As any kid who ever pulled a thin, slithery rayon tunic printed with cheesy designs over his head or felt his breath condensing on the inside of a vacuformed plastic mask knows, a Halloween costume can be a very flimsy thing. Yet, however humble, these get-ups have power. At the very least they spell a big bag of free candy, and at best they promise a temporary vacation from yourself. As sugar-smitten as I and my four siblings were (and we could parse the advantages and drawbacks of various candies — from Pixie Sticks to Milk Duds to miniature chocolate bars — like medieval scholastics classifying the angels), the most important question was always, “What are you going to be for Halloween?”
Some of the first costumes specifically manufactured and sold for the holiday in the 1920s (masquerade is not, surprisingly, a very hallowed Halloween tradition) were made out of crepe paper, and surely none of them survive. If one did, Phyllis Galembo would own it. Galembo, a New York photographer, has a collection of over 500 costumes, some dating back to the 19th century (and perhaps not, strictly speaking, Halloween costumes), several dozen of which appear in “Dressed for Thrills: 100 Years of Halloween Costumes & Masquerade.” You could say that Galembo has photographed them, but it would be more accurate to say she’s transfigured them, because her camera has infused them with an eerie totemic quality that distills the murky glamour of Halloween itself.
Galembo, who has photographed Candomblé priests and priestesses in Nigeria and Brazil, has a feel for the way setting, lighting and a sense of ceremony fill objects with significance. Some of the costumes in “Dressed for Thrills” are modeled (by children, mostly) in front of theatrical sets; others are suspended in midair or laid out like the next day’s work outfit. Employing an elaborate long-exposure method, Galembo used a hand-held light to paint a glow around or behind the costumes so that they appear luminescent or seem to be emerging from a primordial gloom. The backgrounds can be blurrily evocative of midnight swamps, circus tents or burning haystacks — or they can be solid colors with a luscious depth, as if made of tinted smoke or water.
Some of the oldest disguises here — a handmade cotton dog mask with a cork for a nose, a Depression-era ghost mask uncomfortably reminiscent of the hoods worn by condemned men on the gallows — are little more than painted bits of cloth. Others are complex hand-sewn affairs like a calendared jester get-up that must have taken days to construct. Before the plastic masks that appeared in the 1950s and ’60s (they’re still fairly common today), Halloween masks were made of stiff cotton or linen buckram (basically, a starched gauze) steamed over a mold. These, now decrepit and faded, make for the creepiest images in “Dressed for Thrills.” No glow-in-the-dark “scary” monster costume from the ’60s can match the chills of a 1920s Marie Antoinette mask (complete with a tower of white wool hair), which looks like something an unspeakably depraved European would wear to a Satanic orgy.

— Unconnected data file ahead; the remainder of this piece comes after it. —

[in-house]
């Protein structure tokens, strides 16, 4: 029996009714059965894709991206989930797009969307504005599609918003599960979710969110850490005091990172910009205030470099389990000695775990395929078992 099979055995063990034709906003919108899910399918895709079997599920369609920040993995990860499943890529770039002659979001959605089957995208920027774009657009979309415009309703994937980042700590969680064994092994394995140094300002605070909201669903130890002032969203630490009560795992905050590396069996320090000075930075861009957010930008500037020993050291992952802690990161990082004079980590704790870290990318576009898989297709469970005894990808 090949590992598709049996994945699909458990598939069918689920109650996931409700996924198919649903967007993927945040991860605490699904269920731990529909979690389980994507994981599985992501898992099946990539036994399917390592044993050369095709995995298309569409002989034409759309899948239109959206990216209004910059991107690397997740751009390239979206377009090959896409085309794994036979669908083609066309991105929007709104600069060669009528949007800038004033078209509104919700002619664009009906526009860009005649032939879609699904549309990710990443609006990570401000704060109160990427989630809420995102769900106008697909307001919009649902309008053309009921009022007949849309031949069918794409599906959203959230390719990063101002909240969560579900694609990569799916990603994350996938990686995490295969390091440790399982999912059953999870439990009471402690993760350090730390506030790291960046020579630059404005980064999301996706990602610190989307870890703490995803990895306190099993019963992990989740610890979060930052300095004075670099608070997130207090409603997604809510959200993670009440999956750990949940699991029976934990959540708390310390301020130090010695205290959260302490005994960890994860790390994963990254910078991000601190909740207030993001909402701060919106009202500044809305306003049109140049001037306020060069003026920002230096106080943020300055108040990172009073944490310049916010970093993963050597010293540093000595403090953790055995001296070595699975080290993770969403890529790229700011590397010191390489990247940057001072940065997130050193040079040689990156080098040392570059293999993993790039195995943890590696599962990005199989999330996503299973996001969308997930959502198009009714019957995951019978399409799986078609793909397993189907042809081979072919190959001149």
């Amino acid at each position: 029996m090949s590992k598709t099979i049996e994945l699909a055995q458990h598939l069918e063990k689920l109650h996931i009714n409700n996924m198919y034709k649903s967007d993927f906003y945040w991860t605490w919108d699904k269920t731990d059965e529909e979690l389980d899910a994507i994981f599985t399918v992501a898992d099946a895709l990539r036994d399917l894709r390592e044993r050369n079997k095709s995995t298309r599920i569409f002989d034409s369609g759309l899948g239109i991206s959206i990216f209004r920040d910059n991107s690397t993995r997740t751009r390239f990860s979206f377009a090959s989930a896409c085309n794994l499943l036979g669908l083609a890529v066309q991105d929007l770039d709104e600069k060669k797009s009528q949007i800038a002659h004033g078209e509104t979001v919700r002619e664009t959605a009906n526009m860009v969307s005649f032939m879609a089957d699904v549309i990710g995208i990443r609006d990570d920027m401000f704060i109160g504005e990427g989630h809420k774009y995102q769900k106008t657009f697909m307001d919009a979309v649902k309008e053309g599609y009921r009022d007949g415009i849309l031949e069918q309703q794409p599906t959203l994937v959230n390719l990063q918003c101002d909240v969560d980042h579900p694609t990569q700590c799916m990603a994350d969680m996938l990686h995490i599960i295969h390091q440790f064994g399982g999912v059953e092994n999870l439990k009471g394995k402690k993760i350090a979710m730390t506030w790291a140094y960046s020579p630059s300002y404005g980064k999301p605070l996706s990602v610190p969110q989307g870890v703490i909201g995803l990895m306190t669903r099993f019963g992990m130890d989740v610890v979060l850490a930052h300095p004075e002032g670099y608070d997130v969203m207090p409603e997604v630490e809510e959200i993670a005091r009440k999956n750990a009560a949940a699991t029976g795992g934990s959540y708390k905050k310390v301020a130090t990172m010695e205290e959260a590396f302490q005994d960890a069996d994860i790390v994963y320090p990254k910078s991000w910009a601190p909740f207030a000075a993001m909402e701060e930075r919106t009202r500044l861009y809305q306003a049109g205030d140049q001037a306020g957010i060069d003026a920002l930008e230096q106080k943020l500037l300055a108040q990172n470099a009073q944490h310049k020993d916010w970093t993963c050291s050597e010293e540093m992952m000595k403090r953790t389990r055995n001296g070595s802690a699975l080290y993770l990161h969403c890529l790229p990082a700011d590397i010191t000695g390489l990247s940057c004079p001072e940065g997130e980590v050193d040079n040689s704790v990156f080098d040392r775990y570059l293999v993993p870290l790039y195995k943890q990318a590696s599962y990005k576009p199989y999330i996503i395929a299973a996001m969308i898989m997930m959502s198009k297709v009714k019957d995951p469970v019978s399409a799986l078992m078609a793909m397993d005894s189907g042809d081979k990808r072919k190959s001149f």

Halloween costumes were one of the few store-bought products my siblings and I considered inferior to homemade. My mother, armed with Simplicity patterns and a Singer sewing machine, really went to town on this, her favorite, holiday. She, along with the manufacturers of novelty sombreros, probably kept the market for dangling pompom trim artificially inflated for years. The footed black cat costume she made for me — with a yard-long stuffed tail! And a hood with ears! — might just be the best outfit I’ve ever owned.
We scorned the lame rayon jumpsuits and boring masks our less fortunate playmates purchased at the drugstore, but pictured here — Hey, I remember that vampire mask! — they’ve acquired a campy charm. Galembo’s collection includes some still-in-the-box products of the Ben Cooper and Collegeville companies (the latter is still around), including a shrieking skull mask with a bouffant of green hair and Buddie Beatnik, whose pipe and full flocked beard suggest a profound confusion on the part of the folks at Ben Cooper Co. about the difference between beatniks and old-time hobos. (Among the slogans plastered on Buddie’s chest is the word “Expresso.”) And it turns out that the designers of boxed costumes weren’t incapable of wit; Collegeville made a Visible Man costume with a map of the circulatory system and internal organs printed on the jumpsuit and a clear plastic mask with red and blue veins painted on it.
Galembo’s interest in “the spiritual and transforming power of ritual clothing” ends with what she calls the “mostly licensed and quite commercial” costumes of the 1980s. That condemnation doesn’t make much sense, since pop culture figures like Little Orphan Annie, Mickey Mouse and Howdy Doody have been part of the masquerade vocabulary since the custom of Halloween costumes began, as “Dressed for Thrills” documents. Besides, the very gruesome, horror-movie-inspired latex masks that came into vogue in the 1980s are, however vulgar, more imaginative than the Day-Glo jumpsuits and vacuformed mask costumes Galembo does celebrate. What today’s latex monstrosities with their dangling eyeballs, exposed brains and extra heads are not, though, is old. Part of the magic of Galembo’s costumes is their age, the fact that they weren’t meant to last and yet here they are, rendered precious by the passage of years. In all likelihood, the people who originally wore them have died or grown up, leaving behind these answers to the all-important question “What are you going to be for Halloween?” — these ghosts of a good time had long, long ago.